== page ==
Students at the Lighthouse School follow an individualised curriculum that provides a variety of learning opportunities specially planned for that student. A strong emphasis is placed on learning communication and social skills. Many of the students also need to learn how to cope in a school environment and how to learn in a school setting, including maintaining attention, listening to instructions in a group, completing tasks, working independently, coping with change. The teacher gives individual instructions or instructions in small groups and she/he also works with the whole group during circle time, in social studies and arts.
Students who attend classes at the KSS location, as part of an integration programme, will experience the HSV curriculum, including the International Primary Curriculum. More information can be found on the links below:
The Three Little Ships curriculum is play-based and designed to stimulate the development of communication skills, social skills, fine motor skills and early literacy and numeracy skills, if the students are ready for these. There is also an emphasis on independence skills and self-help skills. Students are encouraged to manage their own personal hygiene and eat and drink independently.
Play is important for young children to learn skills that are crucial for daily life. Through different sorts of play, such as constructional play, fantasy play, messy play and play guided by the teacher, communication, social and emotional development can take place.
Many activities are organised to enhance speaking and listening, including Circle Time and sharing books together.
There is a monthly theme and many activities during the month are based on this theme. Art and music activities take place through the week and help to reinforce langauge skills, as well as creativity and motor skills. There are also some special trips and dress-up days linked to the theme.
Special Dutch cultural days such as Sinterklaas, Christmas and King’s Day are also celebrated in school.
Children who require individualised small-step teaching will also work on an individual basis with one of the preschool staff, often using the STAR program
The school curriculum places an emphasis on the acquisition of the basic skills of communication, reading, spelling, language and maths. The programme is based on the English National Curriculum and the International Primary Curriculum (UK), cross referenced with the stated learning outcomes for the Dutch Primary Education Curriculum.
Each student works on their own individual learning goals and a range of educational material is available, including the Edmark Reading Program and Numicon.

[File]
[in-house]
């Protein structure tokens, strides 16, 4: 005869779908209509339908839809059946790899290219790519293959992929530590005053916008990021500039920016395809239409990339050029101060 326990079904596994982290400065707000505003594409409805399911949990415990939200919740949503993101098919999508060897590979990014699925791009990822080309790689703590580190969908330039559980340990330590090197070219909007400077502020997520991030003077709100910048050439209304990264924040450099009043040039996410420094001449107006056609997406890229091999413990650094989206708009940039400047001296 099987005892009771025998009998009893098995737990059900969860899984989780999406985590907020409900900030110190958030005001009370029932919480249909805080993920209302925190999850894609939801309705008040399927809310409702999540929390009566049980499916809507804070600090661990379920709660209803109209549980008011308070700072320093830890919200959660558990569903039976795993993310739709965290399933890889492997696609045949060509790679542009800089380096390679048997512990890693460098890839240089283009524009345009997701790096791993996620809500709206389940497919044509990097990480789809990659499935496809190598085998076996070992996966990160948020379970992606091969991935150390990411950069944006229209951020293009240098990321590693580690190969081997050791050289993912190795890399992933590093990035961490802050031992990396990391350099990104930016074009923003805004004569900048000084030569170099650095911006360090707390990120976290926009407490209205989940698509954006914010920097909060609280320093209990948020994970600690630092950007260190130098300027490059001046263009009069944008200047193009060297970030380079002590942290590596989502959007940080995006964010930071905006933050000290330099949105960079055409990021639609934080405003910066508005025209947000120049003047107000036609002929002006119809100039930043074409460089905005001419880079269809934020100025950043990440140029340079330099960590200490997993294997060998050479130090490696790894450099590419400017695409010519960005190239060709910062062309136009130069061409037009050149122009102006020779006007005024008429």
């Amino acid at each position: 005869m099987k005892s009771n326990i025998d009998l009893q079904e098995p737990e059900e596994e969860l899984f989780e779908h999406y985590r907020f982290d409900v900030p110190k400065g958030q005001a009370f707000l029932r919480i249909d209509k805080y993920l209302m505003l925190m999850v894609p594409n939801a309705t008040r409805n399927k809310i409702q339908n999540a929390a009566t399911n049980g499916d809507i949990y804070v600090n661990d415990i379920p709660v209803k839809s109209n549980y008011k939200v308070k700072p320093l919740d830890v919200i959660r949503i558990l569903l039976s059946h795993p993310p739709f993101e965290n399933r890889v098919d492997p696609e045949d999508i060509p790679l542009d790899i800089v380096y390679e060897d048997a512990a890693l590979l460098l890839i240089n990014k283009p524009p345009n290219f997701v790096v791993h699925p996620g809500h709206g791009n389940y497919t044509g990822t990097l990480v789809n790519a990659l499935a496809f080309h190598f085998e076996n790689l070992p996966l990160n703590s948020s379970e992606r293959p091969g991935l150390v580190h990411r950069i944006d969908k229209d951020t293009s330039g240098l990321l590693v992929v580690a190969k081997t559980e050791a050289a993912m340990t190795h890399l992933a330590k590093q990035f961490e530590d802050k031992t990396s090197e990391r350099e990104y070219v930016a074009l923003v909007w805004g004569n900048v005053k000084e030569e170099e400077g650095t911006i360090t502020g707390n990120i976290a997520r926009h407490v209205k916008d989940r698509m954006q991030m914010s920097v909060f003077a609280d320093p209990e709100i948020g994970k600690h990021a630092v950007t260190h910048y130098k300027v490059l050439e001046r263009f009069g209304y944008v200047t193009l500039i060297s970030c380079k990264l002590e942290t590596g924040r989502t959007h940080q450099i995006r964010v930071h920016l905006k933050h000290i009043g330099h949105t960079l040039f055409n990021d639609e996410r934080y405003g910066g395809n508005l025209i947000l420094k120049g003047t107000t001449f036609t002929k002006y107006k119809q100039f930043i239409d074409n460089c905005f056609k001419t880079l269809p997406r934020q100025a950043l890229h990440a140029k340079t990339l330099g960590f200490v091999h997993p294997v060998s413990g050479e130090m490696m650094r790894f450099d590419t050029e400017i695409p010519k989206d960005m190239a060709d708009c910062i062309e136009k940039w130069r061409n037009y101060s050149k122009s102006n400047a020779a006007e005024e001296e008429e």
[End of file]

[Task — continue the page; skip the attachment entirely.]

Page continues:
Opportunities for play are built into the daily routine. Outside Playtime is organised together with students from the HSV International Department next door. Emphasis is placed on socio-emotional and physical development.
The curriculum is enriched through studying topics and many of the creative and play opportunities are linked to the current topic. Trips and life skills are also linked to the topics. The older children participate in the outside classroom at the local city farm. Cultural activities, such as trips to a museum or visits by musicians also take place during each school year.
Special Dutch cultural days such as Sinterklaas, Christmas and King’s Day are also celebrated in school.
The students’ learning is enhanced through the use of iPads. Each child has an iPad that is set up individually to enable them to only access apps that are appropriate for their learning. The teaching staff can change these apps and the level of access that the students have, as they make progress.
In order to systematically monitor students’ progress, the staff discusses every child individually and the group as a whole on a regular basis.
An Individual Educational Plan (IEP) is designed for each student, based on his/her specific educational and emotional needs. The planning of the IEP is led by the class teacher and by the Learning Support Co-ordinator. Teaching assistants, therapists and parents also contribute to the IEP, so that there is consistency of approach in as many settings as possible.
Twice a year the student’s IEP is reviewed and new goals are set. In this way, the student’s progress can be monitored and new interventions can be put into place, if necessary. A copy of the IEP is kept in the student’s confidential file in the school office and a copy is also given to the student’s parents. it is also accessible to the school therapists that work regularly with the student.
The delivery of the IPC is based on up-to-date neurological research about the brain and how we learn. Consequently the school aims to provide a ‘brain-friendly’ environment in which the learning process is optimised for all children. Another unique element of the IPC is the concept ‘international-mindedness’ which underpins the entire curriculum; this global perspective promotes international awareness and understanding as a fundamental characteristic of every HSV pupil. The subject, personal and international goals of the IPC are organised into the following mileposts: Early Years : ID Reception; Milepost One: ID1 and ID2; Milepost Two : ID3 and ID4; Milepost Three: ID5 and ID6.
Early Years Programme (Reception)